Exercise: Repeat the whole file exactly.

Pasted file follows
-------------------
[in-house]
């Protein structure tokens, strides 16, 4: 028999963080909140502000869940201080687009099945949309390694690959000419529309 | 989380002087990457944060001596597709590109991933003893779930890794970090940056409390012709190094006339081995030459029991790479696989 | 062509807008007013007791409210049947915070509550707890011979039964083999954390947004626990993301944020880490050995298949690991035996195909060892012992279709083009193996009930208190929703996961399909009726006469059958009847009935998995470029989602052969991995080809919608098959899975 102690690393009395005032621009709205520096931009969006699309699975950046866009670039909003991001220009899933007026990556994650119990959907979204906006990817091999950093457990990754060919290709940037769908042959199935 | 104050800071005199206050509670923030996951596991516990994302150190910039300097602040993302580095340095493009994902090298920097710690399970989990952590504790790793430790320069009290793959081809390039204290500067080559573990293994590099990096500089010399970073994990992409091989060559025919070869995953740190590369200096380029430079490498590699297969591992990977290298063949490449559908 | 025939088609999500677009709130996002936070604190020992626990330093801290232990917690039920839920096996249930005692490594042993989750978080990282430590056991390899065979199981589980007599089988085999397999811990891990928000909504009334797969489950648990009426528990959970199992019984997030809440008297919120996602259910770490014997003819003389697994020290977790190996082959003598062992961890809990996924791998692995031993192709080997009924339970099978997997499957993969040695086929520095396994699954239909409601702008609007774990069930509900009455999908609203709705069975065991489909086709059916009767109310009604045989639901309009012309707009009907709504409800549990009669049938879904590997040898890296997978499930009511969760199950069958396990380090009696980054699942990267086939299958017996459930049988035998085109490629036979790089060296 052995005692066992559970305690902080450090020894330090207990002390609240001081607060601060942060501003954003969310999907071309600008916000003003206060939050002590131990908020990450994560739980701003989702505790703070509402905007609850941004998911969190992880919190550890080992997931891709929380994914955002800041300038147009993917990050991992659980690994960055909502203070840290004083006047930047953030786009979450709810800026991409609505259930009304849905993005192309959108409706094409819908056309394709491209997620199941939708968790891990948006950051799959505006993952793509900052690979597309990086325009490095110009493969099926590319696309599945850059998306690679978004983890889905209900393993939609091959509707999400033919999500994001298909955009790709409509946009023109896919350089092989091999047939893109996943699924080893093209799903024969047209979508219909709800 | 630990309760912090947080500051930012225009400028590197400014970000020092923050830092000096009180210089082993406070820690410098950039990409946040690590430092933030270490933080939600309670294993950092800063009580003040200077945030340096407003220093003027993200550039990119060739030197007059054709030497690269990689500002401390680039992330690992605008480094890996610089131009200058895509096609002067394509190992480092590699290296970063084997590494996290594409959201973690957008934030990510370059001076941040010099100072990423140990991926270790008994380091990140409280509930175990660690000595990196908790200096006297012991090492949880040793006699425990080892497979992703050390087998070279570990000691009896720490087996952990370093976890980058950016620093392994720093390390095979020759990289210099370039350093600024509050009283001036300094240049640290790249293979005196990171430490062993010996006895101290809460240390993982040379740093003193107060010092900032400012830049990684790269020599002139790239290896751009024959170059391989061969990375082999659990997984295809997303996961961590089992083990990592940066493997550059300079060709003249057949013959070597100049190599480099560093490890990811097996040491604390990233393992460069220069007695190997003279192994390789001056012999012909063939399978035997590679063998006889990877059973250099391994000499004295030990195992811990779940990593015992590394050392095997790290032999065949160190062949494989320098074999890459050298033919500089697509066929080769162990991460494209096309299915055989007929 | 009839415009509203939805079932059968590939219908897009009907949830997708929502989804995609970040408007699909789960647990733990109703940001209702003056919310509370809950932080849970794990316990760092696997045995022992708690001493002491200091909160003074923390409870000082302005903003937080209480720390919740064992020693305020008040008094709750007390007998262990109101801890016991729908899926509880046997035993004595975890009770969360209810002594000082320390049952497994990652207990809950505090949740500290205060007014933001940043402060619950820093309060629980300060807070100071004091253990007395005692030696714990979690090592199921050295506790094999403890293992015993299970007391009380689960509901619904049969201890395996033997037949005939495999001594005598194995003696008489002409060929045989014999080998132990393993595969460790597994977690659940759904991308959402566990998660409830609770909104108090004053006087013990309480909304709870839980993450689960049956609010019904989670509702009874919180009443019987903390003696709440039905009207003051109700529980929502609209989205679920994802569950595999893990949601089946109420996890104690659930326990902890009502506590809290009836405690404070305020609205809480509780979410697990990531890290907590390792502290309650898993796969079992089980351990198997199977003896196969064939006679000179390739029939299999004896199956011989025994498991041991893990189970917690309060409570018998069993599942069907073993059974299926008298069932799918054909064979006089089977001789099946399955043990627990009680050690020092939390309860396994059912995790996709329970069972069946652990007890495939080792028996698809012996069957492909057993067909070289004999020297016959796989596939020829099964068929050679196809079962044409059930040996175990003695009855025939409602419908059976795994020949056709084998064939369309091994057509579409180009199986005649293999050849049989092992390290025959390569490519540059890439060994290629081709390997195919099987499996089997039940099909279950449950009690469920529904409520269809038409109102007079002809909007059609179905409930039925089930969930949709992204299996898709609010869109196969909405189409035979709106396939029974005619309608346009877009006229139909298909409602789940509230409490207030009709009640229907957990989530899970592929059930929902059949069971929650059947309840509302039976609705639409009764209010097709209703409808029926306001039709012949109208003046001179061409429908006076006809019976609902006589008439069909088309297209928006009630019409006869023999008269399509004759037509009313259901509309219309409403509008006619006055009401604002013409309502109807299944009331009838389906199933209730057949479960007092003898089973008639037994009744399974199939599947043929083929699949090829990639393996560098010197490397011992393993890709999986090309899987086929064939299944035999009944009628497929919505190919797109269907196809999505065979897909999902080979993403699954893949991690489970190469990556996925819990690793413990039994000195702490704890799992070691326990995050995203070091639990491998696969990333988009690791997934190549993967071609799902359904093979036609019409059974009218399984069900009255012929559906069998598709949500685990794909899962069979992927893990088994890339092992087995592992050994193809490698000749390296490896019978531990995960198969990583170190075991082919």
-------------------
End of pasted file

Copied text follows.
[in-house]
């Protein structure tokens, strides 16, 4: 028999963080909140502000869940201080687009099945949309390694690959000419529309 | 989380002087990457944060001596597709590109991933003893779930890794970090940056409390012709190094006339081995030459029991790479696989 | 062509807008007013007791409210049947915070509550707890011979039964083999954390947004626990993301944020880490050995298949690991035996195909060892012992279709083009193996009930208190929703996961399909009726006469059958009847009935998995470029989602052969991995080809919608098959899975 102690690393009395005032621009709205520096931009969006699309699975950046866009670039909003991001220009899933007026990556994650119990959907979204906006990817091999950093457990990754060919290709940037769908042959199935 | 104050800071005199206050509670923030996951596991516990994302150190910039300097602040993302580095340095493009994902090298920097710690399970989990952590504790790793430790320069009290793959081809390039204290500067080559573990293994590099990096500089010399970073994990992409091989060559025919070869995953740190590369200096380029430079490498590699297969591992990977290298063949490449559908 | 025939088609999500677009709130996002936070604190020992626990330093801290232990917690039920839920096996249930005692490594042993989750978080990282430590056991390899065979199981589980007599089988085999397999811990891990928000909504009334797969489950648990009426528990959970199992019984997030809440008297919120996602259910770490014997003819003389697994020290977790190996082959003598062992961890809990996924791998692995031993192709080997009924339970099978997997499957993969040695086929520095396994699954239909409601702008609007774990069930509900009455999908609203709705069975065991489909086709059916009767109310009604045989639901309009012309707009009907709504409800549990009669049938879904590997040898890296997978499930009511969760199950069958396990380090009696980054699942990267086939299958017996459930049988035998085109490629036979790089060296 052995005692066992559970305690902080450090020894330090207990002390609240001081607060601060942060501003954003969310999907071309600008916000003003206060939050002590131990908020990450994560739980701003989702505790703070509402905007609850941004998911969190992880919190550890080992997931891709929380994914955002800041300038147009993917990050991992659980690994960055909502203070840290004083006047930047953030786009979450709810800026991409609505259930009304849905993005192309959108409706094409819908056309394709491209997620199941939708968790891990948006950051799959505006993952793509900052690979597309990086325009490095110009493969099926590319696309599945850059998306690679978004983890889905209900393993939609091959509707999400033919999500994001298909955009790709409509946009023109896919350089092989091999047939893109996943699924080893093209799903024969047209979508219909709800 | 630990309760912090947080500051930012225009400028590197400014970000020092923050830092000096009180210089082993406070820690410098950039990409946040690590430092933030270490933080939600309670294993950092800063009580003040200077945030340096407003220093003027993200550039990119060739030197007059054709030497690269990689500002401390680039992330690992605008480094890996610089131009200058895509096609002067394509190992480092590699290296970063084997590494996290594409959201973690957008934030990510370059001076941040010099100072990423140990991926270790008994380091990140409280509930175990660690000595990196908790200096006297012991090492949880040793006699425990080892497979992703050390087998070279570990000691009896720490087996952990370093976890980058950016620093392994720093390390095979020759990289210099370039350093600024509050009283001036300094240049640290790249293979005196990171430490062993010996006895101290809460240390993982040379740093003193107060010092900032400012830049990684790269020599002139790239290896751009024959170059391989061969990375082999659990997984295809997303996961961590089992083990990592940066493997550059300079060709003249057949013959070597100049190599480099560093490890990811097996040491604390990233393992460069220069007695190997003279192994390789001056012999012909063939399978035997590679063998006889990877059973250099391994000499004295030990195992811990779940990593015992590394050392095997790290032999065949160190062949494989320098074999890459050298033919500089697509066929080769162990991460494209096309299915055989007929 | 009839415009509203939805079932059968590939219908897009009907949830997708929502989804995609970040408007699909789960647990733990109703940001209702003056919310509370809950932080849970794990316990760092696997045995022992708690001493002491200091909160003074923390409870000082302005903003937080209480720390919740064992020693305020008040008094709750007390007998262990109101801890016991729908899926509880046997035993004595975890009770969360209810002594000082320390049952497994990652207990809950505090949740500290205060007014933001940043402060619950820093309060629980300060807070100071004091253990007395005692030696714990979690090592199921050295506790094999403890293992015993299970007391009380689960509901619904049969201890395996033997037949005939495999001594005598194995003696008489002409060929045989014999080998132990393993595969460790597994977690659940759904991308959402566990998660409830609770909104108090004053006087013990309480909304709870839980993450689960049956609010019904989670509702009874919180009443019987903390003696709440039905009207003051109700529980929502609209989205679920994802569950595999893990949601089946109420996890104690659930326990902890009502506590809290009836405690404070305020609205809480509780979410697990990531890290907590390792502290309650898993796969079992089980351990198997199977003896196969064939006679000179390739029939299999004896199956011989025994498991041991893990189970917690309060409570018998069993599942069907073993059974299926008298069932799918054909064979006089089977001789099946399955043990627990009680050690020092939390309860396994059912995790996709329970069972069946652990007890495939080792028996698809012996069957492909057993067909070289004999020297016959796989596939020829099964068929050679196809079962044409059930040996175990003695009855025939409602419908059976795994020949056709084998064939369309091994057509579409180009199986005649293999050849049989092992390290025959390569490519540059890439060994290629081709390997195919099987499996089997039940099909279950449950009690469920529904409520269809038409109102007079002809909007059609179905409930039925089930969930949709992204299996898709609010869109196969909405189409035979709106396939029974005619309608346009877009006229139909298909409602789940509230409490207030009709009640229907957990989530899970592929059930929902059949069971929650059947309840509302039976609705639409009764209010097709209703409808029926306001039709012949109208003046001179061409429908006076006809019976609902006589008439069909088309297209928006009630019409006869023999008269399509004759037509009313259901509309219309409403509008006619006055009401604002013409309502109807299944009331009838389906199933209730057949479960007092003898089973008639037994009744399974199939599947043929083929699949090829990639393996560098010197490397011992393993890709999986090309899987086929064939299944035999009944009628497929919505190919797109269907196809999505065979897909999902080979993403699954893949991690489970190469990556996925819990690793413990039994000195702490704890799992070691326990995050995203070091639990491998696969990333988009690791997934190549993967071609799902359904093979036609019409059974009218399984069900009255012929559906069998598709949500685990794909899962069979992927893990088994890339092992087995592992050994193809490698000749390296490896019978531990995960198969990583170190075991082919």